“As my operation grows and his operation grows, we’re just gonna have to play it by ear,” she says, “but I love working with him.”
The 4 1/2-hour drive is rough, Wilson says, but it’s worth it.
“The quality, the mindfulness — I almost started crying when I saw the meat that first time. The way it was packaged, the way it was wrapped; somebody had taken the time and cared as much as I did about those cattle.”
Around Thanksgiving 2016, they brought Burgundy Local to Dallas with their Ross Avenue storefront. Suddenly they found themselves in a more sophisticated market, but one where competition is incredibly fierce.
“We did nothing when we opened Fort Worth,” Wendy says. “We got a lot of free press in Fort Worth; Dallas, not so much. It’s been quieter for us. The Fort Worth store does five times what the Dallas store does.”
Customers who walk in inevitably have a lot of questions, and the Taggarts’ daughters are often the ones answering those questions. It’s a real family operation, from Jon on the ranch to Wendy handling the marketing to their daughters working the retail side. Wendy’s marketing acumen has been a big part of Burgundy’s success, Farley says.
Wendy is “a marketing master, and there’s the key to that operation that a lot of people don’t see from the outside,” Farley says. “I think a lot of people come to Jon and Jon will help anybody, but if they go back and they fail, it’s because they don’t have that piece.”
Local, grass-fed meat is still very much a niche market, Farley says, but it’s a market that the Taggarts know well. And that makes all the difference in the world. Right now, their processing plant is booked months in advance, especially as ranchers across the state get wind of what the Taggarts are doing.
“I just do what I do, and there’s a growing group of consumers that want that,” he says.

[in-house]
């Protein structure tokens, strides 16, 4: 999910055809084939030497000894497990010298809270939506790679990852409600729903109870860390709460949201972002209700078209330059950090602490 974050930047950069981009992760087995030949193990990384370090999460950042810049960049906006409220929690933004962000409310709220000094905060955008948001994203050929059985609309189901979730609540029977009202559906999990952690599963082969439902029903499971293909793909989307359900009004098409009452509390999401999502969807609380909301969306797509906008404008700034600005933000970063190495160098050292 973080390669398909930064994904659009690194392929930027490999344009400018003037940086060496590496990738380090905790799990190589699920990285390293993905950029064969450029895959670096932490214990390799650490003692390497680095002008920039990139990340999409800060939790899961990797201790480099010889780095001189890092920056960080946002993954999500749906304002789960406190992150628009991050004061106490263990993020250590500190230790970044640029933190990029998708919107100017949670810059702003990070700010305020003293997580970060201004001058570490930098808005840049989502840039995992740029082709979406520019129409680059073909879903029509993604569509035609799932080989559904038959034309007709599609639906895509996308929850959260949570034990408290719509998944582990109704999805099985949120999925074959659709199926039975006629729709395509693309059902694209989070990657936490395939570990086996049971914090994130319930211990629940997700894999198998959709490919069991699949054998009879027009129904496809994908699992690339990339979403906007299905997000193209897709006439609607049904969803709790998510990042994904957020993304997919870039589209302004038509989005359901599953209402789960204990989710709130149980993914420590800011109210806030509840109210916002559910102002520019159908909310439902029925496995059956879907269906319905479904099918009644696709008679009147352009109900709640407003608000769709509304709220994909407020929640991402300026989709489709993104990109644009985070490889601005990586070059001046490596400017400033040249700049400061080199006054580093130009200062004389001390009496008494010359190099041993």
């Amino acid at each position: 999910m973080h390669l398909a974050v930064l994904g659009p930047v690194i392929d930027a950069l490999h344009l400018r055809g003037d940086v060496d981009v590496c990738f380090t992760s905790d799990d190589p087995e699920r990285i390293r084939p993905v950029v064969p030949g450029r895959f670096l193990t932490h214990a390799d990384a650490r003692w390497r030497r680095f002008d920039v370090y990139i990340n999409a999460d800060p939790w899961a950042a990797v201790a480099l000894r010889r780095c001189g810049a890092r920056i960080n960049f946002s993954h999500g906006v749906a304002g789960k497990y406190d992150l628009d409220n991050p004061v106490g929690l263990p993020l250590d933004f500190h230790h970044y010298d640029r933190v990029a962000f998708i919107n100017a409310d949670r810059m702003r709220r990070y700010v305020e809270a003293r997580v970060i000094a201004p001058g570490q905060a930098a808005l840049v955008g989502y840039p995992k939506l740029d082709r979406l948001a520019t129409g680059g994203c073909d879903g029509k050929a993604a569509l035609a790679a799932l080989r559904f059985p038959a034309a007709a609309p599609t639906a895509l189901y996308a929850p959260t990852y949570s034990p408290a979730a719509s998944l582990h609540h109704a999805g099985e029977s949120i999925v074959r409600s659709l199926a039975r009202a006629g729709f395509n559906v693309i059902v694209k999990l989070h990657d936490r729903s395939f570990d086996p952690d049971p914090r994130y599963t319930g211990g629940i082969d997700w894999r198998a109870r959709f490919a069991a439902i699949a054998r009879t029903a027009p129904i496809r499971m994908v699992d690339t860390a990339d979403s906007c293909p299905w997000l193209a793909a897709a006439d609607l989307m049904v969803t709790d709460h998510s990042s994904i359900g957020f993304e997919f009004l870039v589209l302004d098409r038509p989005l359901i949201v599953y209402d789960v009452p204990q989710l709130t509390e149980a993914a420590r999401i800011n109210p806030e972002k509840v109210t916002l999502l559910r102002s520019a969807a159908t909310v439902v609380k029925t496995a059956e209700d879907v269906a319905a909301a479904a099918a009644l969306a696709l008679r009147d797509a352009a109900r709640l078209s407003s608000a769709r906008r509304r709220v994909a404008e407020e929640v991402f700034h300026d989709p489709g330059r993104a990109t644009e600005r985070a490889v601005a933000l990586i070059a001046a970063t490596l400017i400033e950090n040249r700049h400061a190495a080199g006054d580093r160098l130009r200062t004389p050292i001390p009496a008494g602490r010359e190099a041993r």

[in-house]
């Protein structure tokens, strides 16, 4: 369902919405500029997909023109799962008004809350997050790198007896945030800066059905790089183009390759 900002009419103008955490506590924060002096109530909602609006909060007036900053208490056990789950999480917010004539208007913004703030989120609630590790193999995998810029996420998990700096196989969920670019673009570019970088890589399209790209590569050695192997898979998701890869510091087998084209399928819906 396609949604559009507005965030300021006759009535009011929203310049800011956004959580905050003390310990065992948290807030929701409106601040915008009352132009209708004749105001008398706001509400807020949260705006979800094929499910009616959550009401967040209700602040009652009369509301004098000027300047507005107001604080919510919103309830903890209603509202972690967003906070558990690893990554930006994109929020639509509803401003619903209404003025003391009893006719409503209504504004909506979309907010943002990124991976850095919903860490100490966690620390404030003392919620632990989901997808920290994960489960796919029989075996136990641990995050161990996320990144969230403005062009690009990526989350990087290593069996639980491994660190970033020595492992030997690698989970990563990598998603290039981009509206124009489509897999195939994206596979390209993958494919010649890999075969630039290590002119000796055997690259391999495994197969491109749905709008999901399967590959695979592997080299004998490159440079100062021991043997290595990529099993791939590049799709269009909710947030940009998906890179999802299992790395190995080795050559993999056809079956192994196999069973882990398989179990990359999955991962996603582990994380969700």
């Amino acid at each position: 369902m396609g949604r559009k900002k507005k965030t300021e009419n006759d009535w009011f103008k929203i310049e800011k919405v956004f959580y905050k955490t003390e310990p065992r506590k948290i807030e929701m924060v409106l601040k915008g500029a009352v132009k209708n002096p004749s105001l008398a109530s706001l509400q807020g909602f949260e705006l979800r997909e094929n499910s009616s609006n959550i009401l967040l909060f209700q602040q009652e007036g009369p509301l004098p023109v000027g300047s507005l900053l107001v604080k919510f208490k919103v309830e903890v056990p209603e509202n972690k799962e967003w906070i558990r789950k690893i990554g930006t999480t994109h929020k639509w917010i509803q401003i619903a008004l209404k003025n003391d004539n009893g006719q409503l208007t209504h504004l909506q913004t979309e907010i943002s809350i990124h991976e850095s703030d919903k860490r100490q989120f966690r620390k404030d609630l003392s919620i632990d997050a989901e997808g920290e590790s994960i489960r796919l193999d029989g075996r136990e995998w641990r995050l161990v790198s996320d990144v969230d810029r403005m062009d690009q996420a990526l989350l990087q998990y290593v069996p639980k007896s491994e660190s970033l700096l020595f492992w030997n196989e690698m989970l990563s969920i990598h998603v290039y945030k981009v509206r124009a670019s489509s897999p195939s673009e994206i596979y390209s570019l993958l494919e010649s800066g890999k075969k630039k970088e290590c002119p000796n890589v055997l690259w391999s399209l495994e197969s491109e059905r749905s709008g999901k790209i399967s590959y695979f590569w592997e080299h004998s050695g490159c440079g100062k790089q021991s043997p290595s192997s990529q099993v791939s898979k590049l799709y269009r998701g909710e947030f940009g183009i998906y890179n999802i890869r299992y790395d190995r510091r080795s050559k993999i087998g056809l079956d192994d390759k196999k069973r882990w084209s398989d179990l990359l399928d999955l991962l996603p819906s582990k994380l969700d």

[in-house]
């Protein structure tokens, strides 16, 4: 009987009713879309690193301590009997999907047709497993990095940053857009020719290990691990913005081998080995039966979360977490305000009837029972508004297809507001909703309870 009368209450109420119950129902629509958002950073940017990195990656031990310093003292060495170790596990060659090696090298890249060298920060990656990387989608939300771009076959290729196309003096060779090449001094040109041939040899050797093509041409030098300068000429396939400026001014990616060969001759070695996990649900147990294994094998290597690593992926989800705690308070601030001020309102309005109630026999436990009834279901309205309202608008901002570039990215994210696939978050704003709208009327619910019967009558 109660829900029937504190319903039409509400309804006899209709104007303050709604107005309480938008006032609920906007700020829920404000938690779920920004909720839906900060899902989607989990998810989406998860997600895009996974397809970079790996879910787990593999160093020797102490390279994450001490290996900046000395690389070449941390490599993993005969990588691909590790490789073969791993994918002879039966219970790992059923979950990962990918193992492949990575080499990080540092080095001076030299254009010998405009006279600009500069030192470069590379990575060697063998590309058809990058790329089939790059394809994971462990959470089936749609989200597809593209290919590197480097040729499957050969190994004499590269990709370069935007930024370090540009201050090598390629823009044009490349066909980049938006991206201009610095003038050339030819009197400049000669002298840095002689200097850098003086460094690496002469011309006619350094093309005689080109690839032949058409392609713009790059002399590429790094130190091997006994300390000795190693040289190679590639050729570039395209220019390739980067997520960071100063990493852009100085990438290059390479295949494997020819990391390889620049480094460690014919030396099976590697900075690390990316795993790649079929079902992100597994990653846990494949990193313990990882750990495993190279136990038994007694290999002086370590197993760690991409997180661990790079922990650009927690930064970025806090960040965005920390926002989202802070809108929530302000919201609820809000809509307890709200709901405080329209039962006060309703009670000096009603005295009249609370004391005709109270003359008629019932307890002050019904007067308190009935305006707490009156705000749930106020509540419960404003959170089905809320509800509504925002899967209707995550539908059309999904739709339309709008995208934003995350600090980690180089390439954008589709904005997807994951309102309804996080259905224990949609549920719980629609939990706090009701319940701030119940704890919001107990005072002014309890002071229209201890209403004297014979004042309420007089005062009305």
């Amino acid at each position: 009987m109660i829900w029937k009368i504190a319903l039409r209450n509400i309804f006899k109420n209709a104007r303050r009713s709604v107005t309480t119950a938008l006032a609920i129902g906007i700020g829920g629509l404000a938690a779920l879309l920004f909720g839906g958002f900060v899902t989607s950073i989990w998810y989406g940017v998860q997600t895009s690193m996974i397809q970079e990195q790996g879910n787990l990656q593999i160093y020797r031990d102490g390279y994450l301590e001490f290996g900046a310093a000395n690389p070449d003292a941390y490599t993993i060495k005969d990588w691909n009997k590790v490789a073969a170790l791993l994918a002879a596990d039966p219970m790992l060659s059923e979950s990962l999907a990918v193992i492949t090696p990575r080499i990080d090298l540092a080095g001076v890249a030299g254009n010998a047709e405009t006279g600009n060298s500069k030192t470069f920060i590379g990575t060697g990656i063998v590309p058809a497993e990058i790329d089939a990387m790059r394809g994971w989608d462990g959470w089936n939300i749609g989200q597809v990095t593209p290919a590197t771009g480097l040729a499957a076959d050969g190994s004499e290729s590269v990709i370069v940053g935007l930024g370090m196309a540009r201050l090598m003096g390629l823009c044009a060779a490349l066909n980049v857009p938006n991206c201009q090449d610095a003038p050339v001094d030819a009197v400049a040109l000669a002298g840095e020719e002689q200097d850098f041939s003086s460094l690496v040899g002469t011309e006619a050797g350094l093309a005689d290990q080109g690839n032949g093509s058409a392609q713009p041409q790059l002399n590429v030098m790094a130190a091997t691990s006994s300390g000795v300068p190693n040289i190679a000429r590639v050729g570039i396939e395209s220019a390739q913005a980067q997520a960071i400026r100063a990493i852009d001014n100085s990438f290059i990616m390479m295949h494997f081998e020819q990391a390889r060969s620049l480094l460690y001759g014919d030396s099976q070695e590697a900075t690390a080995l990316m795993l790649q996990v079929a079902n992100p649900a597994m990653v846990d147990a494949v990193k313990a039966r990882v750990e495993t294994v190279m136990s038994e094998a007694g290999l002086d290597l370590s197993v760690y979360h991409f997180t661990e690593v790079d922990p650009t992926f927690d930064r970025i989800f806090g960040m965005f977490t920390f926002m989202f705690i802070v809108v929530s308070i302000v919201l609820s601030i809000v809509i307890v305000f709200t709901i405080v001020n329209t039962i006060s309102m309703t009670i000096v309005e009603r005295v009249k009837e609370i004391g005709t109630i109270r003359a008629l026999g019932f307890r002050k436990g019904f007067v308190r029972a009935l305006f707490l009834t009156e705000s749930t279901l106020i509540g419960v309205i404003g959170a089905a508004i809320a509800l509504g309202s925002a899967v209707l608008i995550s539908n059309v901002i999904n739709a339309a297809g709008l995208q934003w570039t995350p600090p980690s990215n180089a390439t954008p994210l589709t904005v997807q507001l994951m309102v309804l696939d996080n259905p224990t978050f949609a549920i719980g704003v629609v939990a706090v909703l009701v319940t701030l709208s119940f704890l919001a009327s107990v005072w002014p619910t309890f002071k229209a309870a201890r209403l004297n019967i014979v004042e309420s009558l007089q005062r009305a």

Burgundy Pasture’s ethos to raise a smaller herd, use no herbicides or pesticides or hormones and to utilize every last part of a dispatched steer means that, inevitably, their product will cost more than commodity beef. According to Consumer Reports, in 2015 a customer buying commodity beef could expect to pay around $4.95 per pound, with grass-fed beef coming in at around $7.38 per lb. Taggart’s premium steaks can sell for upward of $40 each, though anyone who's bought meat at a farmer's market, Whole Foods or Central Market will find comparable, if not lower, prices at Burgundy.
But Taggart has an ace up his sleeve: A consumer base that’s willing to drop a few extra bucks on beef with provenance.
You’ll never catch Jon Taggart speaking ill of commodity beef — it’s where he got his start, after all. But he also has no plans to ramp up his operation to industrial levels; to do so would give him less control over the finished product. A lot of grass-fed beef sold commercially often comes from overseas, but with Burgundy, you know that whatever you’re getting — pastured eggs, whole rabbit, ground lamb, flank steak — comes from small-scale Texas producers who think differently.
“It’s a much more artisanal product,” Wendy says. But in the consumer’s eye, it also has to be worth the price. “If you don’t produce good culinary quality, they don’t come back,” she says.
In the future, they hope to open more stores in North Texas, but have no plans to expand beyond what they can handle while still holding true to their ethos. They also hope to partner with local chefs to create premade meals, popular with millennial consumers, and after that, to partner with a food delivery service to bring those meals straight to the consumer.
“We’re seeing a different demographic in the Dallas store — they’re younger, they live in apartments,” Jon says. “I think the prepared foods might work well for the millennials.”
In the meantime, the Taggarts continue to play a game of hearts and minds, trying to convert consumers one customer at a time.
“I don’t know why Texas can’t once again be famous for producing a grass-fed beef that can be prized anywhere — you can truly graze an animal 12 months a year here. Too far north, it becomes a difficult proposition,” Jon says. “Why not celebrate — and us, from a business perspective — educate people to think of their food in those terms?”
Burgundy’s Local Meat Market, 3314 Ross Ave.
Burgundy’s Local Meat Market and Grill, 3326 W. 7th St., Fort Worth
Burgundy Boucherie Meat Market and Butcher Shop, 800 McDuff Ave., Grandview